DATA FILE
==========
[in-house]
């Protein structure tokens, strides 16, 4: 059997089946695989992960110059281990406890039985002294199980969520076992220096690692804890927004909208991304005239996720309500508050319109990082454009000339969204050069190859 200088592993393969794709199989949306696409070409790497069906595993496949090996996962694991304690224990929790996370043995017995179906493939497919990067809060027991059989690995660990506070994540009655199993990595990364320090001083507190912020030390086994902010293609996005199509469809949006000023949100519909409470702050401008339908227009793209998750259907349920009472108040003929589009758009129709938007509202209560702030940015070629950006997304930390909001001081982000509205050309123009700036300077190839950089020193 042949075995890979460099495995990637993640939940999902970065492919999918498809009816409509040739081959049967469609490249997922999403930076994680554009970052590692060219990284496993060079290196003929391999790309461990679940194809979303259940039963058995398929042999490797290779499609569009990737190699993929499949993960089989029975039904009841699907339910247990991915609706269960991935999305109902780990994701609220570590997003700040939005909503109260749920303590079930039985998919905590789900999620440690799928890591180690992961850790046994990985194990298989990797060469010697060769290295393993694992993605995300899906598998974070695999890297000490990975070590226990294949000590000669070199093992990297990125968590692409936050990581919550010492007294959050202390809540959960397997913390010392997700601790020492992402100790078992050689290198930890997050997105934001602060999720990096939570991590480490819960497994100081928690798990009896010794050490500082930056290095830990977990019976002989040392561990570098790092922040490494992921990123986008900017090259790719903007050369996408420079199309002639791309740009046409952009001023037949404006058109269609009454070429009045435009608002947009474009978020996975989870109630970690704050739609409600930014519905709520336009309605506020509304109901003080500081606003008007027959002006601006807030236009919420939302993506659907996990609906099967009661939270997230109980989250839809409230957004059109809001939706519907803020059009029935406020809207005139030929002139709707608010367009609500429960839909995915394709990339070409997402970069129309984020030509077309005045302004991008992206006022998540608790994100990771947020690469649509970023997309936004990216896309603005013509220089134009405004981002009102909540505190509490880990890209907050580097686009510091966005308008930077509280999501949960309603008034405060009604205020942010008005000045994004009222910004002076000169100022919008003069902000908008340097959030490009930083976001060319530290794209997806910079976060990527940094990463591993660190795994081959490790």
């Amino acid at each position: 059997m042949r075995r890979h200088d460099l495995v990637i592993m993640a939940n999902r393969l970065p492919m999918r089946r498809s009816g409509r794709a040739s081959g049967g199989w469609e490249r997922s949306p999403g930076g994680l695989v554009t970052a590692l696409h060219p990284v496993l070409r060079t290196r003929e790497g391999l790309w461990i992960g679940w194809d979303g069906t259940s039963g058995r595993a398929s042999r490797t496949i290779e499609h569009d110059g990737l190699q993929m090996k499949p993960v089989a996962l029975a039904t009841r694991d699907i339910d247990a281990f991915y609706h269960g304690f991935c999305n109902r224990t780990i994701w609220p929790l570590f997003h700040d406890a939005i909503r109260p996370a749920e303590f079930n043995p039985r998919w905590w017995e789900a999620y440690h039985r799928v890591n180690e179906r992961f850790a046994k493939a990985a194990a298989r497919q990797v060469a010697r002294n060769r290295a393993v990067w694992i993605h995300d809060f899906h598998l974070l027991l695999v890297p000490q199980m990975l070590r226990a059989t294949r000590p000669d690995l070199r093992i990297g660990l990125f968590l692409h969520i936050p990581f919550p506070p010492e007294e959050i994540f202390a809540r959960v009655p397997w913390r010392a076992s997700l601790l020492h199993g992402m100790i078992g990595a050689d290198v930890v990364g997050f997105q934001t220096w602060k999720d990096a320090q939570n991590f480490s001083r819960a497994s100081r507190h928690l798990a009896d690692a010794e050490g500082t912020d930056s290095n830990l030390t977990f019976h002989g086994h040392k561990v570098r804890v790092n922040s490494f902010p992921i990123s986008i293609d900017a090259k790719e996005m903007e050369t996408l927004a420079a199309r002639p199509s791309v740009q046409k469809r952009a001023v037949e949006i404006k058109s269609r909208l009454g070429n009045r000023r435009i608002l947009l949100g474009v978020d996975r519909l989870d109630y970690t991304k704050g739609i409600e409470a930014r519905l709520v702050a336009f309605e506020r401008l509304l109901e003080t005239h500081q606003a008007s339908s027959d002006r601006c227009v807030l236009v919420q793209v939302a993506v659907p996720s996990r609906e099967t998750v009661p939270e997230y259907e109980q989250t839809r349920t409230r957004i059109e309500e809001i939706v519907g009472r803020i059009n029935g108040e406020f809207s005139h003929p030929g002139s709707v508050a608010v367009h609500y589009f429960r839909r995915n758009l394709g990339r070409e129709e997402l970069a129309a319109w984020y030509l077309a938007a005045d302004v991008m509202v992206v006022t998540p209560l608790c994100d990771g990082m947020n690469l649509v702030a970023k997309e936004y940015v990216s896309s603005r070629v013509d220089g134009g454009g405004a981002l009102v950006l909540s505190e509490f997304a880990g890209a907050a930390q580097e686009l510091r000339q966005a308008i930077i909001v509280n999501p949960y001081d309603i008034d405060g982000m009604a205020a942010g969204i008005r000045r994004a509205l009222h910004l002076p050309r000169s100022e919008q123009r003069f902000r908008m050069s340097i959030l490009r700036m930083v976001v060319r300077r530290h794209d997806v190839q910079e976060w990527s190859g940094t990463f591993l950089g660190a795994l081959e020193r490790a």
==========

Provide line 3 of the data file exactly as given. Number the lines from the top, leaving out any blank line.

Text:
């Amino acid at each position: 059997m042949r075995r890979h200088d460099l495995v990637i592993m993640a939940n999902r393969l970065p492919m999918r089946r498809s009816g409509r794709a040739s081959g049967g199989w469609e490249r997922s949306p999403g930076g994680l695989v554009t970052a590692l696409h060219p990284v496993l070409r060079t290196r003929e790497g391999l790309w461990i992960g679940w194809d979303g069906t259940s039963g058995r595993a398929s042999r490797t496949i290779e499609h569009d110059g990737l190699q993929m090996k499949p993960v089989a996962l029975a039904t009841r694991d699907i339910d247990a281990f991915y609706h269960g304690f991935c999305n109902r224990t780990i994701w609220p929790l570590f997003h700040d406890a939005i909503r109260p996370a749920e303590f079930n043995p039985r998919w905590w017995e789900a999620y440690h039985r799928v890591n180690e179906r992961f850790a046994k493939a990985a194990a298989r497919q990797v060469a010697r002294n060769r290295a393993v990067w694992i993605h995300d809060f899906h598998l974070l027991l695999v890297p000490q199980m990975l070590r226990a059989t294949r000590p000669d690995l070199r093992i990297g660990l990125f968590l692409h969520i936050p990581f919550p506070p010492e007294e959050i994540f202390a809540r959960v009655p397997w913390r010392a076992s997700l601790l020492h199993g992402m100790i078992g990595a050689d290198v930890v990364g997050f997105q934001t220096w602060k999720d990096a320090q939570n991590f480490s001083r819960a497994s100081r507190h928690l798990a009896d690692a010794e050490g500082t912020d930056s290095n830990l030390t977990f019976h002989g086994h040392k561990v570098r804890v790092n922040s490494f902010p992921i990123s986008i293609d900017a090259k790719e996005m903007e050369t996408l927004a420079a199309r002639p199509s791309v740009q046409k469809r952009a001023v037949e949006i404006k058109s269609r909208l009454g070429n009045r000023r435009i608002l947009l949100g474009v978020d996975r519909l989870d109630y970690t991304k704050g739609i409600e409470a930014r519905l709520v702050a336009f309605e506020r401008l509304l109901e003080t005239h500081q606003a008007s339908s027959d002006r601006c227009v807030l236009v919420q793209v939302a993506v659907p996720s996990r609906e099967t998750v009661p939270e997230y259907e109980q989250t839809r349920t409230r957004i059109e309500e809001i939706v519907g009472r803020i059009n029935g108040e406020f809207s005139h003929p030929g002139s709707v508050a608010v367009h609500y589009f429960r839909r995915n758009l394709g990339r070409e129709e997402l970069a129309a319109w984020y030509l077309a938007a005045d302004v991008m509202v992206v006022t998540p209560l608790c994100d990771g990082m947020n690469l649509v702030a970023k997309e936004y940015v990216s896309s603005r070629v013509d220089g134009g454009g405004a981002l009102v950006l909540s505190e509490f997304a880990g890209a907050a930390q580097e686009l510091r000339q966005a308008i930077i909001v509280n999501p949960y001081d309603i008034d405060g982000m009604a205020a942010g969204i008005r000045r994004a509205l009222h910004l002076p050309r000169s100022e919008q123009r003069f902000r908008m050069s340097i959030l490009r700036m930083v976001v060319r300077r530290h794209d997806v190839q910079e976060w990527s190859g940094t990463f591993l950089g660190a795994l081959e020193r490790a």